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Trone And Van Hollen Point To Contradictions In Critical Aid For Small Businesses

WASHINGTON – U.S. Senator Chris Van Hollen and Congressman David Trone (both D-Md.) have sent a letter to Treasury Secretary Steve Mnuchin outlining their concerns with recently issued Treasury guidance contradicting the intended critical aid provided by the Paycheck Protection Program (PPP), as established under the Coronavirus Aid, Relief, and Economic Security (CARES) Act.

The lawmakers worked to craft PPP to provide relief and liquidity to businesses more swiftly than the traditional loan programs to help them get through this crisis.

“Recent guidance from the Treasury Department seems to weaken the program, which is meant to serve as a lifeline to these small and mid-sized businesses and their employees,” the lawmakers wrote.

In the letter, they call attention to three areas where Treasury guidance would negatively impact the effectiveness of PPP that include the loan term, permitted uses, and forgiveness for non-payroll spending.

Loan Term: The Treasury Department’s PPP interim final rule sets the maturity date of the loan for two years instead of the ten years provided for in the CARES Act.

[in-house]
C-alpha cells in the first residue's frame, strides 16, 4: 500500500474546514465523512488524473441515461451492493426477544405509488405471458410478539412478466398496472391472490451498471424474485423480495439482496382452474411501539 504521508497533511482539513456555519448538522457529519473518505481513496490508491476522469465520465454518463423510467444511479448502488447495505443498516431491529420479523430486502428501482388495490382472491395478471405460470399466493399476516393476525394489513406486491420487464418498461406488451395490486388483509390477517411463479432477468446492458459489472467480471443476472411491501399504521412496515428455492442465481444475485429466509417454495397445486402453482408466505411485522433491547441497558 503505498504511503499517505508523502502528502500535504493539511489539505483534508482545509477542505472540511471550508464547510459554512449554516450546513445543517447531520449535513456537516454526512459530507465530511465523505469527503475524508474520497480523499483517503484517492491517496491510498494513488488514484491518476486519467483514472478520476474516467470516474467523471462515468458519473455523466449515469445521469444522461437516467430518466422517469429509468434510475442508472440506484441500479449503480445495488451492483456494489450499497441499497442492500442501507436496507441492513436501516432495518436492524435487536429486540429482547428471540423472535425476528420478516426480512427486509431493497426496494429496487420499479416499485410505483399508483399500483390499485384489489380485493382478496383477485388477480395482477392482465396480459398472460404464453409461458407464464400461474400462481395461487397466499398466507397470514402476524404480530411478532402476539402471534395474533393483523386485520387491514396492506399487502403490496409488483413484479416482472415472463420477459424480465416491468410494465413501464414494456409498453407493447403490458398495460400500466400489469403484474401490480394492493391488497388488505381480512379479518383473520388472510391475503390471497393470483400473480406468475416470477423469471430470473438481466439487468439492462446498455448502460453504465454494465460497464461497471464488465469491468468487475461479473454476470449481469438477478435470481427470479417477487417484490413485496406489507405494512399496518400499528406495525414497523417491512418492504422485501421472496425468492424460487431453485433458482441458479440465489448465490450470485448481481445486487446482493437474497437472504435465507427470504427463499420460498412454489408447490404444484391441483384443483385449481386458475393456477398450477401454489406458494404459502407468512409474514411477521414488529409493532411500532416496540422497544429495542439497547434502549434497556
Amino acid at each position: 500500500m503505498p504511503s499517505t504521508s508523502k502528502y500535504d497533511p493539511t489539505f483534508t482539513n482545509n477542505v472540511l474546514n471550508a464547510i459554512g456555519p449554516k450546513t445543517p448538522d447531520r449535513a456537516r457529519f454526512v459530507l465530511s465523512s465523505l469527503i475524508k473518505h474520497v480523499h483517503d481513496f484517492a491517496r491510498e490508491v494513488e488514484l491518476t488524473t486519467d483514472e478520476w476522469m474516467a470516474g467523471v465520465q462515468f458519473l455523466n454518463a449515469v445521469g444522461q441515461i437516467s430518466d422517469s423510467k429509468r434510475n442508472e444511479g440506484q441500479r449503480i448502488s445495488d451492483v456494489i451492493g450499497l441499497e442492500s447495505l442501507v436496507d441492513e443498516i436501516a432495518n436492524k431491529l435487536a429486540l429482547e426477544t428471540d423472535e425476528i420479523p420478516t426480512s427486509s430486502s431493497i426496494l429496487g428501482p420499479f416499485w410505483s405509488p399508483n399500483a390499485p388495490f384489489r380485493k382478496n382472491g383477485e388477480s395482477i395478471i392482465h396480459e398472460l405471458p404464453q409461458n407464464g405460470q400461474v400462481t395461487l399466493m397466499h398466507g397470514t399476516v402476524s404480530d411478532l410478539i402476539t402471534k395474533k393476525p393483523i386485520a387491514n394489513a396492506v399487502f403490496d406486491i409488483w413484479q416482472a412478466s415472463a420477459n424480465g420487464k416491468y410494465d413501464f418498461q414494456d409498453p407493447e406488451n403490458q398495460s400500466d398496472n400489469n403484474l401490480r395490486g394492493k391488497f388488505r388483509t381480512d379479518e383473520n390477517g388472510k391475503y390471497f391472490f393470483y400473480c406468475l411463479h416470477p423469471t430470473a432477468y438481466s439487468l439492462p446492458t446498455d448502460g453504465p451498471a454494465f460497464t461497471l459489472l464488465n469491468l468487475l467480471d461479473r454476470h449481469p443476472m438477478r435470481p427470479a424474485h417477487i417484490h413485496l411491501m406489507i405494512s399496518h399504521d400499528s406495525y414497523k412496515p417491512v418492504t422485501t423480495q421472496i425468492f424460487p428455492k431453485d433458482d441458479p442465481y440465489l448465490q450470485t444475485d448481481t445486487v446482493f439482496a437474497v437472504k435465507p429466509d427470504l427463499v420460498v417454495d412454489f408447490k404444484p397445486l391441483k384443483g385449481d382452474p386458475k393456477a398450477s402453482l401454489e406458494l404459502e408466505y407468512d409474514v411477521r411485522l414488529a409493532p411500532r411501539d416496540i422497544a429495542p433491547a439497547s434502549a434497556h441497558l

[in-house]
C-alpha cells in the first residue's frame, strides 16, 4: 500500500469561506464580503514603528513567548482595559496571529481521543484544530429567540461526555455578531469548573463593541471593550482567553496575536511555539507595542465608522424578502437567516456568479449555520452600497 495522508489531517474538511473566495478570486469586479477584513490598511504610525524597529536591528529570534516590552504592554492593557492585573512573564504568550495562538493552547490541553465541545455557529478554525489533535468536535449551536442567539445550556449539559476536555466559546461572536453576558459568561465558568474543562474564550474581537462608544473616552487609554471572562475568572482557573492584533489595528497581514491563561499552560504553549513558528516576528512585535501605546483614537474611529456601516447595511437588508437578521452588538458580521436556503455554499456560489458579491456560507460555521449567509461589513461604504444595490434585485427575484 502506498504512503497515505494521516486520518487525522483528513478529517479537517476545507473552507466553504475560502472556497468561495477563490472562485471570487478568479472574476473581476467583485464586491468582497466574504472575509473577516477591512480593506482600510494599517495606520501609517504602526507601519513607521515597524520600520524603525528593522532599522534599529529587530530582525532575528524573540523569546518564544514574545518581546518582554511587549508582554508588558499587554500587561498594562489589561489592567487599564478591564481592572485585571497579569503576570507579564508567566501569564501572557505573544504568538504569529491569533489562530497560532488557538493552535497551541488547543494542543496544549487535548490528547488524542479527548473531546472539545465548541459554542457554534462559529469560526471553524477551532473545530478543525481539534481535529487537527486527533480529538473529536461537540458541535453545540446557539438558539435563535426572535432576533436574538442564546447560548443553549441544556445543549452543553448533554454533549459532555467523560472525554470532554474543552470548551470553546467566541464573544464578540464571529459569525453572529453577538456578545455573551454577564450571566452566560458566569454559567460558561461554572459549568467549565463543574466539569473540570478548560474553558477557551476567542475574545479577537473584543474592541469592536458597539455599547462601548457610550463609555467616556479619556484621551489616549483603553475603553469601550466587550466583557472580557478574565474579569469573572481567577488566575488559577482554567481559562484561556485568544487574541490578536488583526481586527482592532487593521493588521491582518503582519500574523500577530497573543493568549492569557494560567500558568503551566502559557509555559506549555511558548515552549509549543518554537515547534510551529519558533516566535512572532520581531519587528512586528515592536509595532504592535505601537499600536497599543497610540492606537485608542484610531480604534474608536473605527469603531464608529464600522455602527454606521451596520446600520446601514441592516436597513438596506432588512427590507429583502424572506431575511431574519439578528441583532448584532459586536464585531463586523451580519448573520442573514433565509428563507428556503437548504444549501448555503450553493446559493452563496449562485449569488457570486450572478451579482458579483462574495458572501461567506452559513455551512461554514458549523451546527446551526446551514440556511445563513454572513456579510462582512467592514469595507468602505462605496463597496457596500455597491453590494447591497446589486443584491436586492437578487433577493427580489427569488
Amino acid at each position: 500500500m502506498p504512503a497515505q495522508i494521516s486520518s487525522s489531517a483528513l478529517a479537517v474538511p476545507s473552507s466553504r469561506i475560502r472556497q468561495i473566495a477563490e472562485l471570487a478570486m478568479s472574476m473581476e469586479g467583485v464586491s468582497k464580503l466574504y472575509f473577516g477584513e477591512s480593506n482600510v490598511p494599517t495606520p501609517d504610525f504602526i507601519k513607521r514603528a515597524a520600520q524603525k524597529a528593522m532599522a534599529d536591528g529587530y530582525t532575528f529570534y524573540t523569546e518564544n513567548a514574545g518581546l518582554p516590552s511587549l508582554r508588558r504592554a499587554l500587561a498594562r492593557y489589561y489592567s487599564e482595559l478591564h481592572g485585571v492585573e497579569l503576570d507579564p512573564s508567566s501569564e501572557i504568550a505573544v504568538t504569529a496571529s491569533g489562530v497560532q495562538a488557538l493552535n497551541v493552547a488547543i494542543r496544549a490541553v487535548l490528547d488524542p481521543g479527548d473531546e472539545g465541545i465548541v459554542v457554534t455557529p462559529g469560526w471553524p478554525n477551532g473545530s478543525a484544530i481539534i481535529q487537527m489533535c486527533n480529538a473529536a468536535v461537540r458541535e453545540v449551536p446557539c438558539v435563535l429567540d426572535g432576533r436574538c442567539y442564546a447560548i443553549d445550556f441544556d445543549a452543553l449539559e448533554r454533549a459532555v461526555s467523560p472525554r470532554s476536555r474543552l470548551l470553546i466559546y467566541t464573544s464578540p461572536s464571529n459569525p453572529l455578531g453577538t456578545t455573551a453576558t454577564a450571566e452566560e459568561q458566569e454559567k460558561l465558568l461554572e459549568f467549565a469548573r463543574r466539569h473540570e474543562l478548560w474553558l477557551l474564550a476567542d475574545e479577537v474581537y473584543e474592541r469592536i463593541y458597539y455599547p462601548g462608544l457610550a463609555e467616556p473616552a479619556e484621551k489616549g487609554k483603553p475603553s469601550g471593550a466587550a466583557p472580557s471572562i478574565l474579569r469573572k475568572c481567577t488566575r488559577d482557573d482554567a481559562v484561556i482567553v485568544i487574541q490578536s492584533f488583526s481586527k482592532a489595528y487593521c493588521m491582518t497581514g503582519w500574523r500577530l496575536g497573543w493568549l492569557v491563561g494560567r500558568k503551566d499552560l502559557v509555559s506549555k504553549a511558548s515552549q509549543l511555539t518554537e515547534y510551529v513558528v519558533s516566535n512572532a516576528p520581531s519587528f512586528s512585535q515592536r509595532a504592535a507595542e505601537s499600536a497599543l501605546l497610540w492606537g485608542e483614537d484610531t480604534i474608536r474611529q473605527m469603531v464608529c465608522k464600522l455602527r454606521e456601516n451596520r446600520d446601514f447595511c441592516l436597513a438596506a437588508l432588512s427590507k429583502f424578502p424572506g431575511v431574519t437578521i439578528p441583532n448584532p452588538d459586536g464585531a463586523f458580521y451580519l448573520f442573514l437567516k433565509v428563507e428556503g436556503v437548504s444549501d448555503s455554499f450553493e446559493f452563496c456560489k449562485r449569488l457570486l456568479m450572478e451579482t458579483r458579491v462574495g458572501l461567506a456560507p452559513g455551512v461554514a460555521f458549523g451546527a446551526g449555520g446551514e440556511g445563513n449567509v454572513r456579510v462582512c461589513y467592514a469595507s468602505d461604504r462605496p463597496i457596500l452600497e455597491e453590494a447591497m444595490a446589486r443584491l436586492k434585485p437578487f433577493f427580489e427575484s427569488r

Permitted Uses: The Treasury Department’s interim final rule indicates that the loan may only be used for payroll costs, interest on mortgage obligations, rent, and utilities, even though small businesses need flexibility to use PPP loan proceeds for working capital to keep their businesses alive.

Forgiveness for Non-Payroll Spending: The Treasury Department’s interim final rule indicates that forgiveness for non-payroll expenses would be capped at 25% of the forgiveness amount. The interim rule places additional restrictions on the borrower by requiring that 75% of the loan proceeds be used for payroll costs.

The lawmakers underscore that PPP loans should not require an existing line of credit or a credit card account, pointing to recent reports from Maryland constituents.

“Imposition of such requirements, which are outside the purpose of the program, are unnecessary at best and, in the case of some of our constituents, harmful to their ability to access the program,” the lawmakers wrote. “We therefore ask that Treasury firmly prohibit lenders from imposing PPP loan requirements outside the scope of the CARES Act in the Department’s final rulemaking.”

“We have fought successfully to ensure this rescue package throws an economic lifeline to those who need it most by extending help to small and mid-sized businesses struggling to stay afloat. The Treasury Department’s guidelines must not undermine Congress’s intent for PPP, and we urge you to provide updated guidance that fully addresses and corrects the matters of concern outlined above,” they conclude.

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